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Wind energy has the advantage of being unlimited and clean. It also brings positive economic benefits through job creation and income generated at the local level. 73% of French people have a positive image of wind energy.

1 - Wind energy is unlimited and clean

Wind energy is natural energy produced thanks to the wind, an inexhaustible resource which does not face any risk of shortage and or generate any emissions into the air following electrical transformation. Wind energy therefore makes it possible to limit greenhouse gas emissions, which are responsible for climate change. Wind power generation mainly replaces that of power stations running on fuel oil, gas, and coal.

In 2020, 22 million tonnes of CO2 emissions were avoided thanks to wind power.

Wind energy also has the particularity of having a higher yield in winter because the wind is generally stronger during the cold season. This is an important asset for the management of the energy network because the needs of consumers are clearly higher during the winter period.

2 - The wind sector creates jobs in France

At the end of 2020, the wind sector (onshore and offshore) represented 22,600 direct and indirect jobs and more than 600 companies of all sizes active on the French market and for export. These jobs are distributed over different sectors of activity: research and development, manufacturing of components, companies responsible for assembly, installation (civil engineering) and connection of wind farms, operation and dismantling, etc.

The wind industry has created jobs throughout France, with specific types of jobs concentrated by region. Thus, for example, industrial and civil engineering jobs are concentrated in historical industrial basins: Auvergne-Rhône-Alpes, Grand Est and Occitanie, Hauts-de-France, Île-de-France and, in particular for offshore wind power, Pays de la Loire.

3 - The wind sector generates local income

The taxes owed by wind farm operators generate tax revenue at the local level, like any economic activity established in a territory. An onshore wind turbine thus brings in from €10,000 to €12,000 per year and per MW installed to surrounding local authorities. Landowners (farmers, in particular) receive from €2,000 to €3,000 per year and per MW for a wind turbine installed on their land.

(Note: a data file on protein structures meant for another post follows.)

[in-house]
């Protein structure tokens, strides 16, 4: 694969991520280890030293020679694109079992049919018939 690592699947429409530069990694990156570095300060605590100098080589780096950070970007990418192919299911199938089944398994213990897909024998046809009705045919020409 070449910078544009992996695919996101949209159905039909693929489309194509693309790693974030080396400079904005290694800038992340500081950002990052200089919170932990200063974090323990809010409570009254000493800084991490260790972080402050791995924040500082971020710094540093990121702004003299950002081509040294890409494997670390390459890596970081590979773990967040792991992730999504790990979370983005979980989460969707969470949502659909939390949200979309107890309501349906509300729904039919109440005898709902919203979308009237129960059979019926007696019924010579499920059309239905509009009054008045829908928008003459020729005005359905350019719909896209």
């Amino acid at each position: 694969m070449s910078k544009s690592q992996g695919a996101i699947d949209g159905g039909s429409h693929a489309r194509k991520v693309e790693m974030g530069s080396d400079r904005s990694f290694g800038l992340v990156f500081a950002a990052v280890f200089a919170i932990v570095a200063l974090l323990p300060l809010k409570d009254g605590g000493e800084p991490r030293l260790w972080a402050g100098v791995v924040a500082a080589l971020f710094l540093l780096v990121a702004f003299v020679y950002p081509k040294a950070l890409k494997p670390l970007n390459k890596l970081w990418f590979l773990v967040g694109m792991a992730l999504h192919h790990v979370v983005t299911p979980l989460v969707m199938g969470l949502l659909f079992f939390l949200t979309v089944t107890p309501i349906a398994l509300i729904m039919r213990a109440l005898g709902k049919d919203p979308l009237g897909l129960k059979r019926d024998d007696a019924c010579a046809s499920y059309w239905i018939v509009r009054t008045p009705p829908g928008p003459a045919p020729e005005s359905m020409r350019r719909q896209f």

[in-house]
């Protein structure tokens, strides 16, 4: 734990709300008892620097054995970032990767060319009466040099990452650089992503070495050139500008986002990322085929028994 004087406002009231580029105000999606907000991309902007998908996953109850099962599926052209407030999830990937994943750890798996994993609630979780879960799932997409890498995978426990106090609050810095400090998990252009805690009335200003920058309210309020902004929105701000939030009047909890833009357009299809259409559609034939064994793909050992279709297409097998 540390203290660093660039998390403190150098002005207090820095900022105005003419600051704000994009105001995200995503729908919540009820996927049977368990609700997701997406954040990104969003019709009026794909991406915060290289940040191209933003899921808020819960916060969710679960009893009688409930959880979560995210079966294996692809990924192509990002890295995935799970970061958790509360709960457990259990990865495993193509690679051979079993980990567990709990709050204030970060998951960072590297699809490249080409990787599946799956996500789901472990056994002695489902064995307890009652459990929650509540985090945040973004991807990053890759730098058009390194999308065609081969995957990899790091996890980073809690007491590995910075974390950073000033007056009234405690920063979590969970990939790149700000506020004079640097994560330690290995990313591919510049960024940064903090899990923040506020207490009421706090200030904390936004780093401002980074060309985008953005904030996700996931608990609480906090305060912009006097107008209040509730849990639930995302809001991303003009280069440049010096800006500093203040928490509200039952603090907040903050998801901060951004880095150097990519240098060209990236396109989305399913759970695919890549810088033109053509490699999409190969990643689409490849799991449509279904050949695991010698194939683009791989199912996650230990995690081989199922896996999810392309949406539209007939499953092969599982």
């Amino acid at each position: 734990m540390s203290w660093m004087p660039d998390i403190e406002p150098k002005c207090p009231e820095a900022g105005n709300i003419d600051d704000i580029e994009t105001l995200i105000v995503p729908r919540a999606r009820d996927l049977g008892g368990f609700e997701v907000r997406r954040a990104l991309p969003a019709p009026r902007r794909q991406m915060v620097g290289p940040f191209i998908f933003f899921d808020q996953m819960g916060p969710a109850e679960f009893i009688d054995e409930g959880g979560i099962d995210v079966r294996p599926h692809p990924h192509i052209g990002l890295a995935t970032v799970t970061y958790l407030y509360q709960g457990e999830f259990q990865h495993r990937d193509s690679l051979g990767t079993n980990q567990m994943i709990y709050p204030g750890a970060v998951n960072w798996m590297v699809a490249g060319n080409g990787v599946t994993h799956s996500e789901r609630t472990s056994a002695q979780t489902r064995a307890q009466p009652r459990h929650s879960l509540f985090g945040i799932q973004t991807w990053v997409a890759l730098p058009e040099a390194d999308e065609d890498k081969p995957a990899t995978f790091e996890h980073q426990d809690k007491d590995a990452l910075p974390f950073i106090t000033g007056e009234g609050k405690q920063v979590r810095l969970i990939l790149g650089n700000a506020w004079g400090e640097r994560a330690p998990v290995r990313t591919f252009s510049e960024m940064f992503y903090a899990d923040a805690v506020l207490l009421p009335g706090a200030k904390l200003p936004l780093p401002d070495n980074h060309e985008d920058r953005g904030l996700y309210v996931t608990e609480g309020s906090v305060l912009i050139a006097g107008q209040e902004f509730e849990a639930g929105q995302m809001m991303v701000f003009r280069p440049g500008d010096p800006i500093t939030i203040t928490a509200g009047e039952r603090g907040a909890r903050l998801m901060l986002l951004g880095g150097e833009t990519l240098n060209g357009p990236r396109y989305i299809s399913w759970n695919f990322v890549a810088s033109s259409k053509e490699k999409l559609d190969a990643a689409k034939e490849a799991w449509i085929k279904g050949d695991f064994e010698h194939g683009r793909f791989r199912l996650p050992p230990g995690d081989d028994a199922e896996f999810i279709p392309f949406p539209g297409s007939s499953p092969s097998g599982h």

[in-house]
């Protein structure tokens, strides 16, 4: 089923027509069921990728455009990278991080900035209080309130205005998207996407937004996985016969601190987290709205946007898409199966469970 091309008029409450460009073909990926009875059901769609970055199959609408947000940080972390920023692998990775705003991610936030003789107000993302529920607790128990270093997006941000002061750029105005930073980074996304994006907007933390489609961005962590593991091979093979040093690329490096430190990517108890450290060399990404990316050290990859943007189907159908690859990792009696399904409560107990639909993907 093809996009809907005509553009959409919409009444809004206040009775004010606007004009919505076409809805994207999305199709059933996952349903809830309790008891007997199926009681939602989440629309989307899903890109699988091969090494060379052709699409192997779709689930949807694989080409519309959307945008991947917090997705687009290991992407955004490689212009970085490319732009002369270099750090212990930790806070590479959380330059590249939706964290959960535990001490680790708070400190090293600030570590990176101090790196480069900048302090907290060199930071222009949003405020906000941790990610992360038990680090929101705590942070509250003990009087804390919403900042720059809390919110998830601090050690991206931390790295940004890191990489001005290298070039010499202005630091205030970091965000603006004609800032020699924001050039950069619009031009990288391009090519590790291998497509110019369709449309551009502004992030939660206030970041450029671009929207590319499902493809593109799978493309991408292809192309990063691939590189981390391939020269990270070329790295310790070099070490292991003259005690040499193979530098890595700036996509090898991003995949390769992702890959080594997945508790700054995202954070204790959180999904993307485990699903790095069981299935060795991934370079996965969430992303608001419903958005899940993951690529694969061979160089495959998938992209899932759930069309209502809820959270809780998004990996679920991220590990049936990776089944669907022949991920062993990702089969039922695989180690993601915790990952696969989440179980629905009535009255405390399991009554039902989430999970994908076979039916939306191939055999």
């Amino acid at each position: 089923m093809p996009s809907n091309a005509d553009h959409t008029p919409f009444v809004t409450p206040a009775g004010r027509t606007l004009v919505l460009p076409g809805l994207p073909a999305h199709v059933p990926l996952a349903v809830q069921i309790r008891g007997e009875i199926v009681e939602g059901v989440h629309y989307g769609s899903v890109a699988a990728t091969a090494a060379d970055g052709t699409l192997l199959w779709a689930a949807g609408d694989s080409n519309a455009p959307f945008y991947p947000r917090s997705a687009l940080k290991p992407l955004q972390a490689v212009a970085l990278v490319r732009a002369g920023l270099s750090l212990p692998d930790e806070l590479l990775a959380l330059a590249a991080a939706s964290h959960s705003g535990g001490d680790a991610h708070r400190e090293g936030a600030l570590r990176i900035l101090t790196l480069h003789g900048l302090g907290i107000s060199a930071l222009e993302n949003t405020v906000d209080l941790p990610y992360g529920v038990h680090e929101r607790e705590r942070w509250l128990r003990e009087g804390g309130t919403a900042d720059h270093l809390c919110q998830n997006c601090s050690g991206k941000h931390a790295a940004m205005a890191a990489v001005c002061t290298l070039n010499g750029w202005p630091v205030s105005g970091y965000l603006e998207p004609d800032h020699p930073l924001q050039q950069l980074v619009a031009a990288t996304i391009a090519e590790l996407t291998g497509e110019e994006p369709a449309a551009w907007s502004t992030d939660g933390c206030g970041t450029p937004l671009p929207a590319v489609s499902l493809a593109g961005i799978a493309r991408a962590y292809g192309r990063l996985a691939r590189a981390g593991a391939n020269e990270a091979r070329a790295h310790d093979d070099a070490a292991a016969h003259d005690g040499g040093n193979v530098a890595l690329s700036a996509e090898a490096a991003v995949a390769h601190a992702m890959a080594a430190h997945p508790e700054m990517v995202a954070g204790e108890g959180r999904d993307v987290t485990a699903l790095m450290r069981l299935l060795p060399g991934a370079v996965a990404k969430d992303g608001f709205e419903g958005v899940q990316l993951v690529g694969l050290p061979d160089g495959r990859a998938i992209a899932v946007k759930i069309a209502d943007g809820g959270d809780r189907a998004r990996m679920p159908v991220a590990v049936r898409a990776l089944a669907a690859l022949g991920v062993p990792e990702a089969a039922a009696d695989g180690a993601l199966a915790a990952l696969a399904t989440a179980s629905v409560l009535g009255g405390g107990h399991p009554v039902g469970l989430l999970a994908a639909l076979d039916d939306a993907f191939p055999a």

4 - Wind energy is becoming increasingly competitive

To support the development of the wind energy sector and reduce costs, the government has set up a programme to support the production of wind power. Wind power is now becoming increasingly competitive. The cost of producing wind power was €82/MWh five years ago; today, the production cost of a wind MWh is around €60 and continues to decrease. It is estimated that it could reach €50/MWh by 2030. By way of comparison, the production cost of a new gas plant is estimated between €90 and €100/MWh.

Sources : ADEME; RTE; Ministry of Ecological Transition; Novethic

What do the French think of wind power?

Despite the rebellion against wind power in certain geographic areas, 73% of French people have a good image of wind energy and 71% are even in favour of the development of this energy. Membership in wind power is even more marked for people with a main or secondary residence within 10 km of a farm (80% have a positive image and 89% consider the development of wind power necessary).

In Hauts-de-France and Grand-Est, two regions with a large number of wind farms, the image of wind energy is slightly more positive than that measured among the French population in general.

The aesthetic aspect of wind farms, on the other hand, divides inhabitants, whether at the national or regional level. Thus, only 1 in 2 people consider wind turbines “rather beautiful” or “very beautiful”.

Source : Harris Interactive survey presented by ADEME and the Ministry of Ecological Transition on October 7, 2021

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